European researchers published a paper revealing that your privacy could be compromised from the battery in your smartphone or laptop. Most people are probably unaware of something called the battery status API. The World Wide Web Consortium (W3C) introduced it in 2012, and the Firefox, Opera, and Chrome browsers support it.
Battery status API explained
It is a HTML5 specification that’s supposed to help websites conserve energy for those users that have minimal battery life remaining. Basically, the website can read the battery state of any device, such as how much life remains in terms of both minutes and percentage. Based on these results, the website can automatically disable power hungry features on webpages to conserve energy.
How is your privacy compromised?
So far so good right? Unfortunately the main problem with the API is that websites can gather this information without permission from visitors. The researchers concluded that websites can piece together the information from multiple visits through a third-party script, thus creating a fingerprint for each user. This could theoretically happen across different sites and even affect users who constantly delete cookies or are behind a VPN or corporate firewall.
The potential issue was raised back in 2012 and referred to in the W3C specification of the API. The “Security and privacy considerations” section has the following statement: “The information disclosed has minimal impact on privacy or fingerprinting, and therefore is exposed without permission grants.”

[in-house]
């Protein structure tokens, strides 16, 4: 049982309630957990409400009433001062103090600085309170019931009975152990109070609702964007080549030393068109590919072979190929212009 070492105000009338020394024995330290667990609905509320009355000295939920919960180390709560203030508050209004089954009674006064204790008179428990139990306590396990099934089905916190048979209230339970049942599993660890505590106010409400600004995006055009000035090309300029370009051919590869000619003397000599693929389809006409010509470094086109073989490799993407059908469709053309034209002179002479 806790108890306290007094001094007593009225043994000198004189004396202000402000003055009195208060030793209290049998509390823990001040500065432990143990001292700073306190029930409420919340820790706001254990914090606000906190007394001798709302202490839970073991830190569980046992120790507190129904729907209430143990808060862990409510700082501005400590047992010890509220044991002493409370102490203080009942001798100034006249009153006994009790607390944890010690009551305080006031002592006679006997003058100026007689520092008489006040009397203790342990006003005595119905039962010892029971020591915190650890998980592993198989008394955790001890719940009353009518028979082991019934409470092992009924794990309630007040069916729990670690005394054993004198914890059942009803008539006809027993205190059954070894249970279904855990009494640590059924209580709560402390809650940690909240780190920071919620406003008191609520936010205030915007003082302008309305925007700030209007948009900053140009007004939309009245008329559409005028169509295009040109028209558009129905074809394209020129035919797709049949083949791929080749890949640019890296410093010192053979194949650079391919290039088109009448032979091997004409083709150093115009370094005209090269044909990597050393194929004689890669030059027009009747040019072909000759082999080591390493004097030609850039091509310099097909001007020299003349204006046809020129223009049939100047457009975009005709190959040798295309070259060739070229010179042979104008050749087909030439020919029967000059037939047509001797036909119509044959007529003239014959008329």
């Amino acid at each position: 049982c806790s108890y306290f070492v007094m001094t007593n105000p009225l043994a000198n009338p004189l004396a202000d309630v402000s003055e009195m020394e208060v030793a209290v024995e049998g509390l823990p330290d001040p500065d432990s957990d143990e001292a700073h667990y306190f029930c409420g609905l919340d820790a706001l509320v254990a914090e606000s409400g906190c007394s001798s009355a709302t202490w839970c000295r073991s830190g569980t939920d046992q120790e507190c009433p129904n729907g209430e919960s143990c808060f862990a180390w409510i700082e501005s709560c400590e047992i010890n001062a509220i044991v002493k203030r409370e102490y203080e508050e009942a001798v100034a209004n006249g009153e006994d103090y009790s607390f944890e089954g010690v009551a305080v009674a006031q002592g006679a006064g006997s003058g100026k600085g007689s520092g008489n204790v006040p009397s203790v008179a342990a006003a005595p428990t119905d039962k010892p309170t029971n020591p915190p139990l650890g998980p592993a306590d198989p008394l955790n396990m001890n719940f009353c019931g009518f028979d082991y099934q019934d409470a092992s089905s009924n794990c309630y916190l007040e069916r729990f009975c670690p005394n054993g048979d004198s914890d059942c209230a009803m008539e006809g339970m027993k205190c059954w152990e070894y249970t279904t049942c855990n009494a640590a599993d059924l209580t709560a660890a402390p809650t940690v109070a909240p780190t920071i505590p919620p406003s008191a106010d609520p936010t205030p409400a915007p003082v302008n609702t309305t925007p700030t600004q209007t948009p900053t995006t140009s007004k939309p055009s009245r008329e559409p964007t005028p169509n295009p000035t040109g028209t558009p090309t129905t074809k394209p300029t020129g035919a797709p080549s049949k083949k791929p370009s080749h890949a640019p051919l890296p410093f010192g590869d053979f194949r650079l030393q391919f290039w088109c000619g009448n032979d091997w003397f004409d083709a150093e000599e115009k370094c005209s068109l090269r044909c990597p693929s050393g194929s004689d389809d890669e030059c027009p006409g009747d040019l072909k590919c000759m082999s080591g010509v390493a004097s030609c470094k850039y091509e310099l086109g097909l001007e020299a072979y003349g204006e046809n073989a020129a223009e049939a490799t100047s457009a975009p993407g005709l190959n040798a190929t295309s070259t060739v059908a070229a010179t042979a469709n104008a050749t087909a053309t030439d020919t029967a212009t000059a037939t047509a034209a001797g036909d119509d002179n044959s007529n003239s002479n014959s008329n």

Are you at risk?
The study seems to be stirring up some technopanic in the tech world, but the potential danger appears to be very limited. The study was only conducted with the Firefox browser in Linux using the UPower tool. The researchers concluded the information gathered from Firefox in Windows, Mac OS X, and Android was too significant to create a fingerprint.
Furthermore, the researchers filed a bug report for the exploit with Firefox in Linux, and it was fixed in June 2015. The study never demonstrates a similar exploit in either the Chrome or Opera browsers, or even a mobile device.
The report demonstrates an issue that was already fixed, but its intent is to “draw attention to this privacy issue by demonstrating the ways to abuse the API for fingerprinting and tracking.” In other words … create buzz among tech sites, which leads to more technopanic.
No exploit should be taken lightly, but further evidence needs to be demonstrated before we start panicking on this one. And even if this evidence does surface, the API can be updated to include user permissions or whatever is necessary to thwart any potential privacy issues.
- Android 13 is here, and you can download it on your Pixel phone right now
- Top 10 Windows shortcuts everyone should know
- As a loyal iMessage user, I’m sick and tired of Apple’s resistance to RCS
- Meta wants you to use its creepy Portal as a secondary monitor
- Facebook Messenger finally starts testing end-to-end encryption for all chats